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I have come across it in Crash Course World History. It is at around 53 second. Here it goes:

The test will last your entire life, and it will be comprised of the millions of decisions that, when taken together, makes your life yours. And everything, everything will be on it.

I cannot really understand what the presenter means. Does he mean that the test will include everything, or everything will depend on the test?

  • Everything will be on the test, i.e. everything they say/teach. – userr2684291 Apr 30 '18 at 10:54
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    For something to be on a test means that the test will include questions about it. Will irrational numbers be on the test? It is similar to on the agenda. – Tᴚoɯɐuo Apr 30 '18 at 11:04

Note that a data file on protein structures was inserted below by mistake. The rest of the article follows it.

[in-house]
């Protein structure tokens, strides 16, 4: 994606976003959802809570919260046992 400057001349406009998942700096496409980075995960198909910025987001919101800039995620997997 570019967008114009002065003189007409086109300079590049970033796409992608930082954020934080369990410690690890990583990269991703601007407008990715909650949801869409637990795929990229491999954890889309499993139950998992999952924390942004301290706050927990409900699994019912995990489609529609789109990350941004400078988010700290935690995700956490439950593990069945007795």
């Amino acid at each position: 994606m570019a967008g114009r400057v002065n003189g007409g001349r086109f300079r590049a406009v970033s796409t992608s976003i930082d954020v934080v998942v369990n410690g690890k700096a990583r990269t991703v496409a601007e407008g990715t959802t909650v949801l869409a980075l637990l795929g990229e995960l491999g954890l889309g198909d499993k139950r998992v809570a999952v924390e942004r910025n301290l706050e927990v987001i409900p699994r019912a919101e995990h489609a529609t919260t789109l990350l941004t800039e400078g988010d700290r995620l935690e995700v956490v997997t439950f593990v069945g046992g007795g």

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    We usually use the preposition in rather than on in this context (Google Books claims 1,520,000 hits for will be in the test, but only 94,200 for will be on the test). – FumbleFingers Reinstate Monica Apr 30 '18 at 12:23
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    @FumbleFingers - Google Ngram disagrees with you: since the 1970's "will be on the test" has far exceeded "will be in the test." For me in North America, I've always heard on rather than in. – Canadian Yankee Apr 30 '18 at 12:42
  • I suppose it depends on whether you think of tests as an immersive experience or as a roster of questions. – Tᴚoɯɐuo Apr 30 '18 at 17:14
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"It" here refers to the word "test" at the beginning of the first sentence.

So, the presenter means that everything in your whole life will be on that test.

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